World Bank Approves Funds to Improve Broadband Connectivity in Mauritania and Togo

May 30, 2013

WASHINGTON, May 30, 2013 - The World Bank's Board of Executive Directors today approved US$30 million each in IDA* credits to support the Government of Mauritania and Government of Togo’s efforts to strengthen telecommunications connectivity through expansion of fiber-optic broadband networks and introduction of legal and regulatory reforms to promote robust private sector competition.  The investments are expected to expand access, improve quality and reliability of voice and Internet communications, serve as the backbone for greater private sector investment in ICT services and dramatically drive down costs, as has been the experience in other African countries. 

“We want to harness Africa’s ongoing ICT revolution to address the development challenges confronting West African states,” said Colin Bruce, World Bank Director for Regional Integration.High capacity, reliable, regional broadband networks can enable communications, commerce and trade in services across borders. It is the cornerstone of developing a modern regional economic zone in West Africa.”

The project is part of the second phase of a US$300 million West Africa Regional Communications Infrastructure Program (WARCIP) that seeks to bridge connectivity gaps between 16 West African countries and with the rest of the world.  WARCIP harnesses the resources and dynamism of the private sector through innovative public-private partnerships to enable rapid roll out of infrastructure and expansion of telecoms services.  The program takes a regional approach, recognizing that access to high quality connectivity through neighboring countries at competitive rates is essential for the competitiveness and reliability of national networks.  A regional approach is especially critical for West Africa’s landlocked countries which are dependent on coastal neighbors for access to global broadband networks and small states which may not be able to attract sufficient investment in isolation.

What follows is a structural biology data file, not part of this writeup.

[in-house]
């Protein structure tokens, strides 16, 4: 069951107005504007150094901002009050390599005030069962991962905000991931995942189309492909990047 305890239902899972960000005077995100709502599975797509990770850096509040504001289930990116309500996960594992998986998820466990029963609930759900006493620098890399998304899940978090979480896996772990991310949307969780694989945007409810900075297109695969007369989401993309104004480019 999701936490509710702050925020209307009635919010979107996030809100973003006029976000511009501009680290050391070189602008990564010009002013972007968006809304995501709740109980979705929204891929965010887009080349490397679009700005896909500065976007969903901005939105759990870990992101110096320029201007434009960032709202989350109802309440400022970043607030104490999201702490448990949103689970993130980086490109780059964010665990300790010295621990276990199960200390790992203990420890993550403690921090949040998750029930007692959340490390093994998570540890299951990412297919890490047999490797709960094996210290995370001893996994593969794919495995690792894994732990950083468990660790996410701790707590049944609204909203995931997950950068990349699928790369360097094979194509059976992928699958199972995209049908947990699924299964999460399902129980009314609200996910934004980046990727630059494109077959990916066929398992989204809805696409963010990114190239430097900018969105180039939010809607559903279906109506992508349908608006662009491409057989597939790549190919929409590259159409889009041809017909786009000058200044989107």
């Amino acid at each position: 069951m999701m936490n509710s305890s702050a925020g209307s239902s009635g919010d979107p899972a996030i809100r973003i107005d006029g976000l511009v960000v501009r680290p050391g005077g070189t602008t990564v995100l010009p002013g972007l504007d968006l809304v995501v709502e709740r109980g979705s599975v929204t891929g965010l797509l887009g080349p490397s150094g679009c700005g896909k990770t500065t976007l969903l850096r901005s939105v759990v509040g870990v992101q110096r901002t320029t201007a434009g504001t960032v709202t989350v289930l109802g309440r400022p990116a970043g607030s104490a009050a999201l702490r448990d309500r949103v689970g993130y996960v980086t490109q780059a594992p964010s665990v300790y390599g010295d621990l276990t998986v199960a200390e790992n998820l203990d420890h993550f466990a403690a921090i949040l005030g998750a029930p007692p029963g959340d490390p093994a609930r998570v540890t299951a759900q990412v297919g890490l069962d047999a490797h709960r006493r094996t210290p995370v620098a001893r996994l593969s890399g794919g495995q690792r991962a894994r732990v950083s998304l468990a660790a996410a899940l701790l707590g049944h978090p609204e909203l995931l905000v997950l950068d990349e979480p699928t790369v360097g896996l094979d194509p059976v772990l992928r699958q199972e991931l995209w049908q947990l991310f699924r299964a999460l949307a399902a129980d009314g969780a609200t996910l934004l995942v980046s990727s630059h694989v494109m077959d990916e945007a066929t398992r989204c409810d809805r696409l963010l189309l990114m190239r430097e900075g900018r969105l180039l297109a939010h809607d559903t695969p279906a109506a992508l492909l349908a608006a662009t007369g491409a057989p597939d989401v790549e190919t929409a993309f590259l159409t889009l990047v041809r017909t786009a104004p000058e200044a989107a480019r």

Mauritania is mostly a desert country, and its population of 3.5 million is dispersed on an estimated surface area of 1,030,700 square kilometers.  Togo is one of the smallest countries in West Africa, and its population of 6.5 million is spread over 56,600 square kilometers.  Both countries need to improve their connection to the information superhighway and capitalize on the transformative power of ICT to diversify their economies, boost growth rates and accelerate efforts to achieve the Millennium Development Goals by 2015.

“This is an exciting time for ICT-led initiatives in West Africa,” said Boutheina Guermazi and Michel Rogy, Project Co-Task Team Leaders for Togo and Mauritania respectively. “We are eager to help move this important project forward, working closely with both Governments for effective implementation to ensure that the benefits of ICT connectivity trickle down to end users in both countries and more generally across the subregion."

* The World Bank’s International Development Association (IDA), established in 1960, helps the world’s poorest countries by providing loans (called “credits”) and grants for projects and programs that boost economic growth, reduce poverty, and improve poor people’s lives. IDA is one of the largest sources of assistance for the world’s 82 poorest countries, 40 of which are in Africa. Resources from IDA bring positive change for 2.5 billion people living on less than $2 a day. Since 1960, IDA has supported development work in 108 countries. Annual commitments have increased steadily and averaged about $15 billion over the last three years, with about 50 percent of commitments going to Africa.

Media Contacts
In Washington
Aby K Toure
Tel : (202) 473 8302
In Lome
Sylvie Nenonene
Tel : 228 22 23 33 00
In Mauritania
Mademba Ndiaye
Tel : 221-33-859-4140